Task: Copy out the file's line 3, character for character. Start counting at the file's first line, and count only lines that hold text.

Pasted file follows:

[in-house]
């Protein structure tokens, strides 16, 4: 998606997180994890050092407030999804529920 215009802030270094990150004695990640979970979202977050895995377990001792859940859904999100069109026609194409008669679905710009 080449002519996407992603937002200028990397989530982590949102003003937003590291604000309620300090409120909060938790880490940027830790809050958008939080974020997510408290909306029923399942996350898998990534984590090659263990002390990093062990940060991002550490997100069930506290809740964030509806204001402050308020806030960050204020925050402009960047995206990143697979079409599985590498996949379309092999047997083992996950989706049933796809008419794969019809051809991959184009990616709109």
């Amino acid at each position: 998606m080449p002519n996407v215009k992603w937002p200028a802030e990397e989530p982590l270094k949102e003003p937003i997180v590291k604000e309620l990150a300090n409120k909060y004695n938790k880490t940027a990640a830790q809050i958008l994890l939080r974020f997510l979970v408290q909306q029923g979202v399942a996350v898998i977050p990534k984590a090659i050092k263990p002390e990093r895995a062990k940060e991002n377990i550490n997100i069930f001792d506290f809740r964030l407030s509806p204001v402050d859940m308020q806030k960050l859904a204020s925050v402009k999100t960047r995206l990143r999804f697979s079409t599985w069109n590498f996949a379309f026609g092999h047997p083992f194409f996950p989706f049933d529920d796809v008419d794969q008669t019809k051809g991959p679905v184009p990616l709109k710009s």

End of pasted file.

């Amino acid at each position: 998606m080449p002519n996407v215009k992603w937002p200028a802030e990397e989530p982590l270094k949102e003003p937003i997180v590291k604000e309620l990150a300090n409120k909060y004695n938790k880490t940027a990640a830790q809050i958008l994890l939080r974020f997510l979970v408290q909306q029923g979202v399942a996350v898998i977050p990534k984590a090659i050092k263990p002390e990093r895995a062990k940060e991002n377990i550490n997100i069930f001792d506290f809740r964030l407030s509806p204001v402050d859940m308020q806030k960050l859904a204020s925050v402009k999100t960047r995206l990143r999804f697979s079409t599985w069109n590498f996949a379309f026609g092999h047997p083992f194409f996950p989706f049933d529920d796809v008419d794969q008669t019809k051809g991959p679905v184009p990616l709109k710009s």